City, sovereign state, tourist hub, living museum... whatever your impression of Venice, this place continues to defy all logic.
This audacious medieval masterpiece, perilously perched in the Adriatic lagoon, boasts some of the world's finest art and architecture. The City of Love almost sinks under the weight of its incredible past, yet stands tall as a fascinating window into a bygone age.
Take in a concert Venice's nightlife is centred around performing arts rather than bars and nightclubs. The city has unusual concentration of opera houses and concert halls, which help keep the Venetian tradition of classical music alive. Many of the churches across the six sestieri organise evening concerts, which are open to members of the public through advance booking.
Dorsoduro bars The city may be short on late-night spots - held back by tradition, accessibility and noise regulations - but the upcoming Dorsoduro wants to change all that. A number of drinking establishments have opened up in this student-focused part of town in recent years, with Campo Santa Margherita increasingly active when the sun goes down. The cobbled Calle Lunga San Barnaba offers an alternative, particularly if you're looking to eat out.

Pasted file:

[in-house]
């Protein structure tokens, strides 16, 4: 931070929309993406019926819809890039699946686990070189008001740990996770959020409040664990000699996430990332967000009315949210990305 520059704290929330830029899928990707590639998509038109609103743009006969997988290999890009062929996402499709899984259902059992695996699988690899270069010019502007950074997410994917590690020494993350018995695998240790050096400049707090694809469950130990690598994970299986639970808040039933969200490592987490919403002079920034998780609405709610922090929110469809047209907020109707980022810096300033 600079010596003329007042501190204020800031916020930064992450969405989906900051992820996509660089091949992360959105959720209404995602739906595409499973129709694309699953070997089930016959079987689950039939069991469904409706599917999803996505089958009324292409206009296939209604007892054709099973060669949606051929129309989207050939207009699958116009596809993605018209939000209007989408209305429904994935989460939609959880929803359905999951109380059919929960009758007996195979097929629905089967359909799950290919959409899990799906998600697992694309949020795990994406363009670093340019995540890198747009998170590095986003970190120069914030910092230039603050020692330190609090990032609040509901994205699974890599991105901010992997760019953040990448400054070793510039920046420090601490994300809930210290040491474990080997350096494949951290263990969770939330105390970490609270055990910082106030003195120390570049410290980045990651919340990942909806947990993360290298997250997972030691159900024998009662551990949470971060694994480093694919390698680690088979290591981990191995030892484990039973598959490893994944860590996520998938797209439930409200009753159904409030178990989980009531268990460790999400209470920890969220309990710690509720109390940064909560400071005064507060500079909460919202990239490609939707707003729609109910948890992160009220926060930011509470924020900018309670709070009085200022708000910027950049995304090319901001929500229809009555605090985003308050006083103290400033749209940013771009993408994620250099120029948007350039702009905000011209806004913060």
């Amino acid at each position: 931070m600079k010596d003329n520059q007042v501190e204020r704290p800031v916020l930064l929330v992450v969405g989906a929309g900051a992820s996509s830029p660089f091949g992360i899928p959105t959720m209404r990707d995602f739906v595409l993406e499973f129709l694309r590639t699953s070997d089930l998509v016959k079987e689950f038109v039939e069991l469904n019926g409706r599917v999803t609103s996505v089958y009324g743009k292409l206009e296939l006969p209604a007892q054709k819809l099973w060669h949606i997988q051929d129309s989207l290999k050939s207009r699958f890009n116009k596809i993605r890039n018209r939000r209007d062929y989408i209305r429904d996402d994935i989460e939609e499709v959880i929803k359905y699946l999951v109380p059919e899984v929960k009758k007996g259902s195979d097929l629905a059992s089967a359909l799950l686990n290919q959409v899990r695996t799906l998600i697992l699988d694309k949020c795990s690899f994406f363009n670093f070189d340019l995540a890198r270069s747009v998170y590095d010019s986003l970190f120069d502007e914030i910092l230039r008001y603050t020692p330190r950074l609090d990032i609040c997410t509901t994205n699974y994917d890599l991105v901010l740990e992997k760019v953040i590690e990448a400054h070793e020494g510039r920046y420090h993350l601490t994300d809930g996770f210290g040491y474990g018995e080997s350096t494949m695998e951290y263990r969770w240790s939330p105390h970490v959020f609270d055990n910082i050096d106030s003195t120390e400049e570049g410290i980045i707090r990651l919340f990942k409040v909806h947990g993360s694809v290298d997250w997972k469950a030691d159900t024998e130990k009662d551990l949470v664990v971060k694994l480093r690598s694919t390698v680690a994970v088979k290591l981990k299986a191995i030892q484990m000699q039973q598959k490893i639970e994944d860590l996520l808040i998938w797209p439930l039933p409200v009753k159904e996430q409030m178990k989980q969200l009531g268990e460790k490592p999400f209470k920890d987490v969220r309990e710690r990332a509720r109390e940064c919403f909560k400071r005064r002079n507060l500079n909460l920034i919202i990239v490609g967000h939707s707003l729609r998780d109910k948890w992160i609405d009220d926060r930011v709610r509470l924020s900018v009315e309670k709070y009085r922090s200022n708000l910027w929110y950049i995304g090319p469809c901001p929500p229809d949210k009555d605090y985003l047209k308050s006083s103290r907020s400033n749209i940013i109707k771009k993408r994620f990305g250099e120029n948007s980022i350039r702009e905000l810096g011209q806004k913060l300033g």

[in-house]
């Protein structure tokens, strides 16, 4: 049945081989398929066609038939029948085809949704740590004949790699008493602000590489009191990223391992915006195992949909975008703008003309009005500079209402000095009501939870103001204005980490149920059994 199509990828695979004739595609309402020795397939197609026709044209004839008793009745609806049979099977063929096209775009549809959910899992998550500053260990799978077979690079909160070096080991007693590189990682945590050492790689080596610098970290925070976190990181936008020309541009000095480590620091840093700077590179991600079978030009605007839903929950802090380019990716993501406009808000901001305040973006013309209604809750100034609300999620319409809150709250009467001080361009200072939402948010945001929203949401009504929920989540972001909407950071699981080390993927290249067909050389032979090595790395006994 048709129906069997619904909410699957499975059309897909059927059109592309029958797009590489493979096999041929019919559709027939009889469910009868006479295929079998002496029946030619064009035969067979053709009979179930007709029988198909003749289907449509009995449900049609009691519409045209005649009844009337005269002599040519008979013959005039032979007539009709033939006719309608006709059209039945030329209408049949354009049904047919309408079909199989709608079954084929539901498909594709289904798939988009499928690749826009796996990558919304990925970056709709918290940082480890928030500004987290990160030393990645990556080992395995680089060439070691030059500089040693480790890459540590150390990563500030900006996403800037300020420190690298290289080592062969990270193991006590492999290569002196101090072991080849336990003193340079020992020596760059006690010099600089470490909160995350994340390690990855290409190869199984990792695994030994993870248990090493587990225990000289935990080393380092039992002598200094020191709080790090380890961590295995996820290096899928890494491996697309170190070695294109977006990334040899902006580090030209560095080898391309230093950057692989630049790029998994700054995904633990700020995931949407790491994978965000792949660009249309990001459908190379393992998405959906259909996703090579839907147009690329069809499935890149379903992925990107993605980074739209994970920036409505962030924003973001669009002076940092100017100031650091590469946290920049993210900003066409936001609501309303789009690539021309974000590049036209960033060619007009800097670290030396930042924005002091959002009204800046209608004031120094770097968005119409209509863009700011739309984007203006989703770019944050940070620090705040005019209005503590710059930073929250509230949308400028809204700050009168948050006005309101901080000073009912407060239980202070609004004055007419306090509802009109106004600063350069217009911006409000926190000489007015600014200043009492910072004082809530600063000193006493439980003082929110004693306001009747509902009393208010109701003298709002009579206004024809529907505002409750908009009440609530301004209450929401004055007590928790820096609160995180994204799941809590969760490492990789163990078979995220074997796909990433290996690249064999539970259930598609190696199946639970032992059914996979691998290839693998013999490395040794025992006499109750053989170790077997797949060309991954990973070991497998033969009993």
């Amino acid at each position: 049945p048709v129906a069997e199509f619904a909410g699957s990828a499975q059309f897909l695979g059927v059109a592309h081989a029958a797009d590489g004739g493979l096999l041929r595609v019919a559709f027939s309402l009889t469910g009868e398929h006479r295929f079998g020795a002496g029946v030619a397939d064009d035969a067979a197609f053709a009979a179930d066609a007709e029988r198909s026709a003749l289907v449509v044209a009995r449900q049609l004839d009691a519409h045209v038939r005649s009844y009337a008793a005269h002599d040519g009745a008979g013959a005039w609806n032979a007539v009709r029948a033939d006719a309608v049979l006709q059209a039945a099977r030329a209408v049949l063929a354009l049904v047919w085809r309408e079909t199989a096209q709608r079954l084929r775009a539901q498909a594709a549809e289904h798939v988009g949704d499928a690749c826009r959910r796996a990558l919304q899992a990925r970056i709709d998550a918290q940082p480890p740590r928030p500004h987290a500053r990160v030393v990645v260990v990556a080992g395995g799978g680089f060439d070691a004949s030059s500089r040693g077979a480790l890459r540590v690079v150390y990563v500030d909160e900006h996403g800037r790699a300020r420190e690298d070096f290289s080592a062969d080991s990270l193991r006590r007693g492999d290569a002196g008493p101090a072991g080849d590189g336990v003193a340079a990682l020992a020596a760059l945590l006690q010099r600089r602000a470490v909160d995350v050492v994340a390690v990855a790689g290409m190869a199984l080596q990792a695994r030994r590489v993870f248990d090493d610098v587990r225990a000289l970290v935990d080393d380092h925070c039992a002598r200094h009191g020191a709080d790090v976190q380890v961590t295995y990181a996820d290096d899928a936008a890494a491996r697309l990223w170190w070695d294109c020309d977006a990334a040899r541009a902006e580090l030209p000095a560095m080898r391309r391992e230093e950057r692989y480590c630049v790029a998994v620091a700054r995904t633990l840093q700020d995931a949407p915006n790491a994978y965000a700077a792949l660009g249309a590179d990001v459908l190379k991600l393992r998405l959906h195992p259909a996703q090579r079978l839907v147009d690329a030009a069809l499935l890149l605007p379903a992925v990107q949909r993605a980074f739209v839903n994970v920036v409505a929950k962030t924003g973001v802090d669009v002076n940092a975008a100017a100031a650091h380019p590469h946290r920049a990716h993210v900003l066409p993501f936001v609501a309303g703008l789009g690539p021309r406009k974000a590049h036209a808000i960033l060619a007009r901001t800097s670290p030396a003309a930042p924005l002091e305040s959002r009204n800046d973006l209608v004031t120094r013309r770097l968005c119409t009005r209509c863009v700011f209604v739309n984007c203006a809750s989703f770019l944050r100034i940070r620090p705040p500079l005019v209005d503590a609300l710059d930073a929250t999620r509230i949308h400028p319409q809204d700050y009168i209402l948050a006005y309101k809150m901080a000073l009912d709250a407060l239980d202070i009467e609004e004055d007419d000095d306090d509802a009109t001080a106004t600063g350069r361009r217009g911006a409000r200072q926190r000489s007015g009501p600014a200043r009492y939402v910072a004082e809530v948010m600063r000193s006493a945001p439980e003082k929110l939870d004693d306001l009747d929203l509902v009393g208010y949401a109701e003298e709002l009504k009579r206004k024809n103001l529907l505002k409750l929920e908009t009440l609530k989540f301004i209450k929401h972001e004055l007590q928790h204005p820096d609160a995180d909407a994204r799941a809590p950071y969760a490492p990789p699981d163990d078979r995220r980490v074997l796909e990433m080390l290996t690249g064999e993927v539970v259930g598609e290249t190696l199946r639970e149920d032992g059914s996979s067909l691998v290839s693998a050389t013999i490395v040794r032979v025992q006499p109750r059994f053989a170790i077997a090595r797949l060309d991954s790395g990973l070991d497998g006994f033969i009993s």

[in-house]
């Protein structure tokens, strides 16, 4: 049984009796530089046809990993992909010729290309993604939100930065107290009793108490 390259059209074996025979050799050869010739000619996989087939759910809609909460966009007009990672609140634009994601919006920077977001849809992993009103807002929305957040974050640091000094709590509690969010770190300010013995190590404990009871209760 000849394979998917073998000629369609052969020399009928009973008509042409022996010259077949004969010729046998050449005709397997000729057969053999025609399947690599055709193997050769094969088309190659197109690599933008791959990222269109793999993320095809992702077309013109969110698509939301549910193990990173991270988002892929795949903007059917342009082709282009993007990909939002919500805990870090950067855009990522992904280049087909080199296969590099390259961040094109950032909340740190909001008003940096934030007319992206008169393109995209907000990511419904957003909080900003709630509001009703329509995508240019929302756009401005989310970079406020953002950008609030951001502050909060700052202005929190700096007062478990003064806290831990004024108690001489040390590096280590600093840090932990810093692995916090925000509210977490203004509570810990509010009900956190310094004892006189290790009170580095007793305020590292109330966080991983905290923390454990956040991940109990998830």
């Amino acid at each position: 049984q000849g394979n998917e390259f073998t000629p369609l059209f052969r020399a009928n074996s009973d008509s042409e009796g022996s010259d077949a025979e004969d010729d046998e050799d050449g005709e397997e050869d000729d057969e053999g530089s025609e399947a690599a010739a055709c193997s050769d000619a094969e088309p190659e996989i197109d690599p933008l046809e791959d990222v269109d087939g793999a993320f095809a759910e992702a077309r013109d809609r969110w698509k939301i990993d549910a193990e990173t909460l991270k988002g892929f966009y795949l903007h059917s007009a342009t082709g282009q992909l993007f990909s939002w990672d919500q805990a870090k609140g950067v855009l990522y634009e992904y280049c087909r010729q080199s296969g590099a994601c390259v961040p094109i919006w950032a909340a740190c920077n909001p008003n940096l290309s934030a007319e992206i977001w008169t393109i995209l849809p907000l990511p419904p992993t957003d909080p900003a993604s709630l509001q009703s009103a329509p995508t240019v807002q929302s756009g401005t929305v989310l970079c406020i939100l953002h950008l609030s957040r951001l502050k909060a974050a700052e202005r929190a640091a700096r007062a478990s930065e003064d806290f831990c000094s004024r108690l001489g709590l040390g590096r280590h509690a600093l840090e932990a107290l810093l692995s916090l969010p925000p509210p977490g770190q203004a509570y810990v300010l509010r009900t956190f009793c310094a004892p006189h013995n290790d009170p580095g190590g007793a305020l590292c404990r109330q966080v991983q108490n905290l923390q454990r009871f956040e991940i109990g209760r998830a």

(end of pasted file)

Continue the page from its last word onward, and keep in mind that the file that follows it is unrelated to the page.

Head further afield For a wilder night, the nearby university city of Padua is your best bet. You'll find a larger concentration of pubs and bars here, with more opportunities to go dancing. You'll still have to be home by midnight (the last train back to Venice is shortly after 2300) but the 25-minute trip is worth it for a night on the tiles.